Quakes, tsunamis and catastrophic hurricanes have been arriving with distressing regularity of late. High time, then, for theater that probes the link between shakeups in one's emotional life and the various rumblings of the ground beneath our feet.
Quakes, tsunamis and catastrophic hurricanes have been arriving with distressing regularity of late, prompting the nagging fear that maybe we’re causing some sudden shift of global tectonic plates. High time, then, for theater that probes the link between shakeups in one’s emotional life and the various rumblings of the ground beneath our feet. But while Frank Galati’s adaptation of tales by Japanese novelist Haruki Murakami is both resonant and evocative of the fissions of our age, this haunting but only partially realized chamber piece (headed next to the Long Wharf in New Haven, Conn.) will need expansion, amplification and greater heft if it is to satisfy the cosmic metaphors it puts into play.
Galati is an old master at taking short stories and containing them theatrically within interlocking Chinese boxes. In this case, the tales are Japanese and the quake in question is the one that wracked Kobe in 1995. After that event, author Murakami left his expatriate life and returned home to try and make sense of the widespread sorrow in Japan. The result was six stories set in the late 1990s that tell of the aftermath of the quake — an era bookended on the other side by the Japanese subway attacks (another disaster, but this one the work of terrorists).
Galati takes up two of those stories, “Super Frog Saves Tokyo” and “Honey Pie.” He probably needed to include at least a couple more.
One is the story of a “Jules and Jim”-like love triangle wherein a young novelist (Hanson Tse) and the fellow student (Aiko Nakasone) he loves never quite get it on at college. In the absence of a declaration of his feelings, the young woman marries a journalist (Andrew Pang) and has his child (Kayla Lauren Mei Mi Tucker). But she remains friends with her first love through later life, dancing around their ongoing mutual affection and the painful reality that any open move could cause a quake.
The second tale is the story of a bank loan officer who discovers a frog in his room. The creature (played, in green gloves and glasses, by Keong Sim) has a plan for going underground, defeating a malevolent worm and saving the town from an impending quake.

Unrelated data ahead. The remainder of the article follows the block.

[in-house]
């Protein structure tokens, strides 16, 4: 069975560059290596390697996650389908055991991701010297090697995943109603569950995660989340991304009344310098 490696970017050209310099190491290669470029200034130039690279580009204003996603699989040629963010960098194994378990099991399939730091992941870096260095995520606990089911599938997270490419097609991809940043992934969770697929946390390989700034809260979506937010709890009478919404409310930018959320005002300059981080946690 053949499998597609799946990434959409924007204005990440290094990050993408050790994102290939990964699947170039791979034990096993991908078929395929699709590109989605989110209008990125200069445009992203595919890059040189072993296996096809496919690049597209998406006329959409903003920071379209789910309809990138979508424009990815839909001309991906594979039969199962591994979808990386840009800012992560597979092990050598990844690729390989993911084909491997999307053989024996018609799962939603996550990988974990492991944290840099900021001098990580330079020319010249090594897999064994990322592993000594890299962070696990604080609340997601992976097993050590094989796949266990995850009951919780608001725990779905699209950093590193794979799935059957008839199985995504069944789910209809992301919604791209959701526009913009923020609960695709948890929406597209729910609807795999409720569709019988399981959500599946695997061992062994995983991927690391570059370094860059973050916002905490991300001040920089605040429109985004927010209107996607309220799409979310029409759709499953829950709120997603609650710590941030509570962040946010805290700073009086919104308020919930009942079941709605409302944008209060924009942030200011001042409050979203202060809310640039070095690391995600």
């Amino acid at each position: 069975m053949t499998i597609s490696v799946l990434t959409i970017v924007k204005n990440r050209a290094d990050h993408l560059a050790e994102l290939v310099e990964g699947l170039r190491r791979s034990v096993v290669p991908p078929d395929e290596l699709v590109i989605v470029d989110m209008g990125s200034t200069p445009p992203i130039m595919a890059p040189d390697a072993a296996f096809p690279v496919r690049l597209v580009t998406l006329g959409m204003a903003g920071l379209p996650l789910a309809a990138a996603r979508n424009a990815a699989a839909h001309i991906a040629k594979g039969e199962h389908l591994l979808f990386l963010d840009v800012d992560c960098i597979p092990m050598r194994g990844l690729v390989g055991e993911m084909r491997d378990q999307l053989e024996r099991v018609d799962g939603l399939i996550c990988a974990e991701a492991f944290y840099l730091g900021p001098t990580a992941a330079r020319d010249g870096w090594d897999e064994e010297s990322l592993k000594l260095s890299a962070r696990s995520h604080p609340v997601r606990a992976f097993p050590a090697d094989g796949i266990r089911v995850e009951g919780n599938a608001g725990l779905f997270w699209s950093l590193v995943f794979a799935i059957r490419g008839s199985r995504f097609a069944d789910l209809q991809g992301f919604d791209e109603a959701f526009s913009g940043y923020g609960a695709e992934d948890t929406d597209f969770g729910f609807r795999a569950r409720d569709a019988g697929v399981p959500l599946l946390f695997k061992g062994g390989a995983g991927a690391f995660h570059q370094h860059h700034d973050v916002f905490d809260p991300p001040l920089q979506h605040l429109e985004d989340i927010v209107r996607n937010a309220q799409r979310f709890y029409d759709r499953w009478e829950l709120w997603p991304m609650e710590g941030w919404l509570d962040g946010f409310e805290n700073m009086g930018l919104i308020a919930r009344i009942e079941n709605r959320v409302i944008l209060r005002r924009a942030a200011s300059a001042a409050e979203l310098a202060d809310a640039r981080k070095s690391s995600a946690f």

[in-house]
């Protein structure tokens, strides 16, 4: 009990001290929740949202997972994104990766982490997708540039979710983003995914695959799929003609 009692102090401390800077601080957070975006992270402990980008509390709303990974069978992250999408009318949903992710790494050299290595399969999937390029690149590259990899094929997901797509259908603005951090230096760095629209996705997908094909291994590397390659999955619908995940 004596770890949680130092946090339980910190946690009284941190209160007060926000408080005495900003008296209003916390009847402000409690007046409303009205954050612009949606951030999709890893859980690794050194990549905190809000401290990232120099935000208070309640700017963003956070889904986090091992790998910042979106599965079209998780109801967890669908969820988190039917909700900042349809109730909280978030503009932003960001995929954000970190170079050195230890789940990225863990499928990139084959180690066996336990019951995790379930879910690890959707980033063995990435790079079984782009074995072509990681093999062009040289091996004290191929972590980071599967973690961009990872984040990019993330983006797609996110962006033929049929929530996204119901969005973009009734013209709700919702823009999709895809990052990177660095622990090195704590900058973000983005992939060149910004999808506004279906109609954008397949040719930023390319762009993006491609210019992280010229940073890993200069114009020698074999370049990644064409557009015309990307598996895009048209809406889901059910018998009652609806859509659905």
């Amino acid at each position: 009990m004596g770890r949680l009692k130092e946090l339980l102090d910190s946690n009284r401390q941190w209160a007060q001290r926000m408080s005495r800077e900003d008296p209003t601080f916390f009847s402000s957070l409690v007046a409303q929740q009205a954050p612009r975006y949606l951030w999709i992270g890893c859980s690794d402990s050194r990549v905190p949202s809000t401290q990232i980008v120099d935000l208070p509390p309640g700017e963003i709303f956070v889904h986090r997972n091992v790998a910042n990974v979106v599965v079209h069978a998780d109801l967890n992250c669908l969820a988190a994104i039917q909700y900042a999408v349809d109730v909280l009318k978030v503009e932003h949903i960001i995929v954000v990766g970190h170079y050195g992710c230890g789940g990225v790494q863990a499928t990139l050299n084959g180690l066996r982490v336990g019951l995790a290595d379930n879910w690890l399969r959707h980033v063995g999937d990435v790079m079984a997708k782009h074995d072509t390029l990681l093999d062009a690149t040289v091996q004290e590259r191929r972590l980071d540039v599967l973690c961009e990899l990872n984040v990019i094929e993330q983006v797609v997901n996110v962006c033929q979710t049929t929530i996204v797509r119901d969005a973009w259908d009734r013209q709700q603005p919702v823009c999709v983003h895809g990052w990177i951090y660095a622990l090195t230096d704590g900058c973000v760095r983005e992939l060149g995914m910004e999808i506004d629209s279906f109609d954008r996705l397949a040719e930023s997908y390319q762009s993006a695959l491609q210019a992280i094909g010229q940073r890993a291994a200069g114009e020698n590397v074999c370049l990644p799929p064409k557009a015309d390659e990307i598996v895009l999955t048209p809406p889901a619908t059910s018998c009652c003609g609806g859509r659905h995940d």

Galati sticks the second story within the first, as the tale the novelist tells the child of the woman he loves. The show thus can flit back and forth from one short story to another, developing and wrapping them up together. Thematically, this means a fantasy about preventing a natural earthquake is ironically contained within a story about two true lovers who would require an earthquake to put their lives back into their natural orbit.
It’s a clever idea and it works beautifully, but only as far as it goes.
Galati’s production deftly captures the sparseness and cleanliness of Murakami’s writing and its Japanese landscape. It’s an intensely elliptical atmosphere. But it’s also an unnecessarily distant and humorless world, wherein the internalizing and immensely capable actor Tse plays the novelist rather like something out of Camus. Sure, he’s an emotionally repressed fellow, but he hides too much here. Much the same could be said of his girlfriend. In the role of the cruder husband, Pang goes more toward the other extreme. The perfs are consistently interesting, but they never entirely gel in a consistent style.
Neither, frankly, does the story of the frog superhero, even though it starts out with compelling clarity. As the two tales wind on, they seem to fall further away from each other, rather than the necessary coming together. At the conclusion of the play, we feel little has been resolved.
Galati has managed to evoke a style that’s true to this author and credible as a theater rooted in a contemporary Japanese aesthetic. It’s already a classy bit of visual theater (the live music on cello and koto provides a gorgeous underscore), but it ultimately runs away from its audience too fast and too far.
An unreasonable expectation of an elliptical work? Not at all. Once one brings up the notion of earthquakes of the heart and ground, it’s no longer entirely possible to dance around the edges, sparse and elegant as they may be.